An educator’s long lost book

January 27, 2011 By

Shadrack Lemiso, headmaster and now owner of a special book

Shadrack Lemiso is the headmaster of Intimigom Nursery and Primary School, just outside of Kilgoris. In 2009, he graduated from the University of Nairobi with a Bachelor’s degree in Education.  Shadrack, more than most, understands the value of education because he had to fight hard to get his.  When he was younger, he lived a traditional Maasai life herding cows.  His parents were not in a position to send him to school.  When he turned 16, he decided to pool his meager savings and go to school for the first time.  He started in second grade.  Illiterate, his classmates and even the teacher laughed at him, and nicknamed him “Old Man.”  By the end of the year, he had topped his class.

He continued to excel academically, completed high school, and got into a teacher-training academy.  To raise money for school, he held “fundraising dinners” at home (relatives donated a cow, they cooked a feast, those who attended donated money) to raise money for school.   With the funds and a loan from his brother, he set off to become a teacher.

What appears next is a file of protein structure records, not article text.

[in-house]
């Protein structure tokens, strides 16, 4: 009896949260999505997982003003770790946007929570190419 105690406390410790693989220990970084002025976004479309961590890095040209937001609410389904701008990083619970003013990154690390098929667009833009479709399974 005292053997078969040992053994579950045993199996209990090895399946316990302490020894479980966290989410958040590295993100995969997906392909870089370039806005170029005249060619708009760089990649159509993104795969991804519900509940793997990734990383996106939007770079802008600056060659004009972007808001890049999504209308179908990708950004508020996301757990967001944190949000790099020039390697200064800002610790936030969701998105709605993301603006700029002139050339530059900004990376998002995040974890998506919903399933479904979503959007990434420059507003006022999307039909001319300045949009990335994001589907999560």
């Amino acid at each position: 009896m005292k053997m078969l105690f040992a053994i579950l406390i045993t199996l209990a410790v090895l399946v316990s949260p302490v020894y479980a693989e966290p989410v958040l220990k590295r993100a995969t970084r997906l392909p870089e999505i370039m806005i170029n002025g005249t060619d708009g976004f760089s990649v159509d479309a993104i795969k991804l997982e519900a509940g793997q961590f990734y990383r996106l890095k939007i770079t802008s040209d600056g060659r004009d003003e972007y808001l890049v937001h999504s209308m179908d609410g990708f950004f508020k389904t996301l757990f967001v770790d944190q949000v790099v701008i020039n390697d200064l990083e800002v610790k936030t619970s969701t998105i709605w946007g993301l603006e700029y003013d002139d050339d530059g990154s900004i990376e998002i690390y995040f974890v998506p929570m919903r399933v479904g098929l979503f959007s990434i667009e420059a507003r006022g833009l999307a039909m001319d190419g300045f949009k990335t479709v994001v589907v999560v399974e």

After many years as a teacher, he saved up enough money to enter the University of Nairobi, and graduated with a BA in Education. There was one book he needed for his studies that he could never get his hands on: “Readings in the History of Education” by Edward Norton.  The inability to get this book became a source of great frustration.

Last week, when I was at Intimigon School with Worldreader, I ran through how to use the e-reader with Shadrack.  One of the first questions he asked me was whether the e-reader could help him get books he needed like Readings in the History of Education.  I hesitated.  I told him there were hundreds of thousands of books available, but I didn’t dare make a prediction one way or another about this book he wanted (and I have never heard of).

Maasai armed with e-readers

But we decided to try anyway.  We turned on the wireless and connected to the Kindle store.  Not only was the book available for his e-reader, it was also free!  It had fallen out of copyright and been digitized by Project Gutenberg volunteers.  He clicked the “Buy” button, and 5km outside of Kilgoris, on a small hill overlooking the Rift Valley, with five bars of EDGE coverage; we received his book in 6 seconds! Moments later, he was reading through the book he had previously been unable to locate.  It’s not often you see a Maasai with tears in his eyes.